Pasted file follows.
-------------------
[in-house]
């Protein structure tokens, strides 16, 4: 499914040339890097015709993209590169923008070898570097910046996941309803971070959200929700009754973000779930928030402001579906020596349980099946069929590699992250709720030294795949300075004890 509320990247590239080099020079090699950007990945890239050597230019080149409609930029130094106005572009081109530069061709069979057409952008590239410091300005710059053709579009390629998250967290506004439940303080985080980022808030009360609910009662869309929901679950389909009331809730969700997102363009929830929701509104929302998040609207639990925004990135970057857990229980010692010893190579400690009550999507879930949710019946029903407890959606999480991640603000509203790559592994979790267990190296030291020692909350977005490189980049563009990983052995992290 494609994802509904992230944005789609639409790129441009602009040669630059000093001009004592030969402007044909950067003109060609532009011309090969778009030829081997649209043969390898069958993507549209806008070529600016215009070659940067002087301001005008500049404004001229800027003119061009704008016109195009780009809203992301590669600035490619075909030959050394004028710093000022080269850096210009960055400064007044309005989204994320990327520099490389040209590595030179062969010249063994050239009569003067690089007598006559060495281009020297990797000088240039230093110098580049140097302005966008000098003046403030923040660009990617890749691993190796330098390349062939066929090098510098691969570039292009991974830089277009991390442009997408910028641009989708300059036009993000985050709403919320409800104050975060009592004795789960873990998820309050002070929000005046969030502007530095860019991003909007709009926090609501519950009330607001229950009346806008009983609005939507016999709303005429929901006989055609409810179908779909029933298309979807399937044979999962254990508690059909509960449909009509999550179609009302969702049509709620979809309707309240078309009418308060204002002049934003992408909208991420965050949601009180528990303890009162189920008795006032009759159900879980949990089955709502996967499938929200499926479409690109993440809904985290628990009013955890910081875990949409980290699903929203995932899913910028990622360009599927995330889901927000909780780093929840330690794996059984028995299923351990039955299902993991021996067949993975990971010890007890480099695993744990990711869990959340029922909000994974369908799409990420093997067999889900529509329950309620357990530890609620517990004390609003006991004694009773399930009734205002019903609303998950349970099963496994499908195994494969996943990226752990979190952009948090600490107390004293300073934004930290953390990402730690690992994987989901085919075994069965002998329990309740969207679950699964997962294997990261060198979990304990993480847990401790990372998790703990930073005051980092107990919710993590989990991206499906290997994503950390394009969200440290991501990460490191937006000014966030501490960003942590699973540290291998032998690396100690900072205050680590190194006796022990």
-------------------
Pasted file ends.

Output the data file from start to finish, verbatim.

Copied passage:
[in-house]
């Protein structure tokens, strides 16, 4: 499914040339890097015709993209590169923008070898570097910046996941309803971070959200929700009754973000779930928030402001579906020596349980099946069929590699992250709720030294795949300075004890 509320990247590239080099020079090699950007990945890239050597230019080149409609930029130094106005572009081109530069061709069979057409952008590239410091300005710059053709579009390629998250967290506004439940303080985080980022808030009360609910009662869309929901679950389909009331809730969700997102363009929830929701509104929302998040609207639990925004990135970057857990229980010692010893190579400690009550999507879930949710019946029903407890959606999480991640603000509203790559592994979790267990190296030291020692909350977005490189980049563009990983052995992290 494609994802509904992230944005789609639409790129441009602009040669630059000093001009004592030969402007044909950067003109060609532009011309090969778009030829081997649209043969390898069958993507549209806008070529600016215009070659940067002087301001005008500049404004001229800027003119061009704008016109195009780009809203992301590669600035490619075909030959050394004028710093000022080269850096210009960055400064007044309005989204994320990327520099490389040209590595030179062969010249063994050239009569003067690089007598006559060495281009020297990797000088240039230093110098580049140097302005966008000098003046403030923040660009990617890749691993190796330098390349062939066929090098510098691969570039292009991974830089277009991390442009997408910028641009989708300059036009993000985050709403919320409800104050975060009592004795789960873990998820309050002070929000005046969030502007530095860019991003909007709009926090609501519950009330607001229950009346806008009983609005939507016999709303005429929901006989055609409810179908779909029933298309979807399937044979999962254990508690059909509960449909009509999550179609009302969702049509709620979809309707309240078309009418308060204002002049934003992408909208991420965050949601009180528990303890009162189920008795006032009759159900879980949990089955709502996967499938929200499926479409690109993440809904985290628990009013955890910081875990949409980290699903929203995932899913910028990622360009599927995330889901927000909780780093929840330690794996059984028995299923351990039955299902993991021996067949993975990971010890007890480099695993744990990711869990959340029922909000994974369908799409990420093997067999889900529509329950309620357990530890609620517990004390609003006991004694009773399930009734205002019903609303998950349970099963496994499908195994494969996943990226752990979190952009948090600490107390004293300073934004930290953390990402730690690992994987989901085919075994069965002998329990309740969207679950699964997962294997990261060198979990304990993480847990401790990372998790703990930073005051980092107990919710993590989990991206499906290997994503950390394009969200440290991501990460490191937006000014966030501490960003942590699973540290291998032998690396100690900072205050680590190194006796022990």